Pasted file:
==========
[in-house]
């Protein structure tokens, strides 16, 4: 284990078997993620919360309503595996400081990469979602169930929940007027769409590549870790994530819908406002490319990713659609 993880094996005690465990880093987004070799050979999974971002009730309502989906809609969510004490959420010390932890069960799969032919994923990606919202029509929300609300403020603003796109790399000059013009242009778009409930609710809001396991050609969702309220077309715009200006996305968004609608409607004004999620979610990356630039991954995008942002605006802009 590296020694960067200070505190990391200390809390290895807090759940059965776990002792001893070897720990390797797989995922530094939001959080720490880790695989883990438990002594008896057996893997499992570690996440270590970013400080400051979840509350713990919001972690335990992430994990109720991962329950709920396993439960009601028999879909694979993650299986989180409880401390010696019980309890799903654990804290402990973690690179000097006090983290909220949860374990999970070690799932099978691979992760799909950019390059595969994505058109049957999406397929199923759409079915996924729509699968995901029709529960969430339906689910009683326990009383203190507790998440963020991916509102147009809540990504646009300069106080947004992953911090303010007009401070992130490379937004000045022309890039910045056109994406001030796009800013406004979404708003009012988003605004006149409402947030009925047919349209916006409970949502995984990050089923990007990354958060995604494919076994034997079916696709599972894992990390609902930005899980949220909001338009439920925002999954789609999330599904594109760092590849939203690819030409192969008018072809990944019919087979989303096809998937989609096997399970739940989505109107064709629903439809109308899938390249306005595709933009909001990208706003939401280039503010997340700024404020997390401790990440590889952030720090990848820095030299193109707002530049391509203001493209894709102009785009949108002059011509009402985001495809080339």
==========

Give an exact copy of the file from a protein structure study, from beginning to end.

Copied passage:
[in-house]
């Protein structure tokens, strides 16, 4: 284990078997993620919360309503595996400081990469979602169930929940007027769409590549870790994530819908406002490319990713659609 993880094996005690465990880093987004070799050979999974971002009730309502989906809609969510004490959420010390932890069960799969032919994923990606919202029509929300609300403020603003796109790399000059013009242009778009409930609710809001396991050609969702309220077309715009200006996305968004609608409607004004999620979610990356630039991954995008942002605006802009 590296020694960067200070505190990391200390809390290895807090759940059965776990002792001893070897720990390797797989995922530094939001959080720490880790695989883990438990002594008896057996893997499992570690996440270590970013400080400051979840509350713990919001972690335990992430994990109720991962329950709920396993439960009601028999879909694979993650299986989180409880401390010696019980309890799903654990804290402990973690690179000097006090983290909220949860374990999970070690799932099978691979992760799909950019390059595969994505058109049957999406397929199923759409079915996924729509699968995901029709529960969430339906689910009683326990009383203190507790998440963020991916509102147009809540990504646009300069106080947004992953911090303010007009401070992130490379937004000045022309890039910045056109994406001030796009800013406004979404708003009012988003605004006149409402947030009925047919349209916006409970949502995984990050089923990007990354958060995604494919076994034997079916696709599972894992990390609902930005899980949220909001338009439920925002999954789609999330599904594109760092590849939203690819030409192969008018072809990944019919087979989303096809998937989609096997399970739940989505109107064709629903439809109308899938390249306005595709933009909001990208706003939401280039503010997340700024404020997390401790990440590889952030720090990848820095030299193109707002530049391509203001493209894709102009785009949108002059011509009402985001495809080339």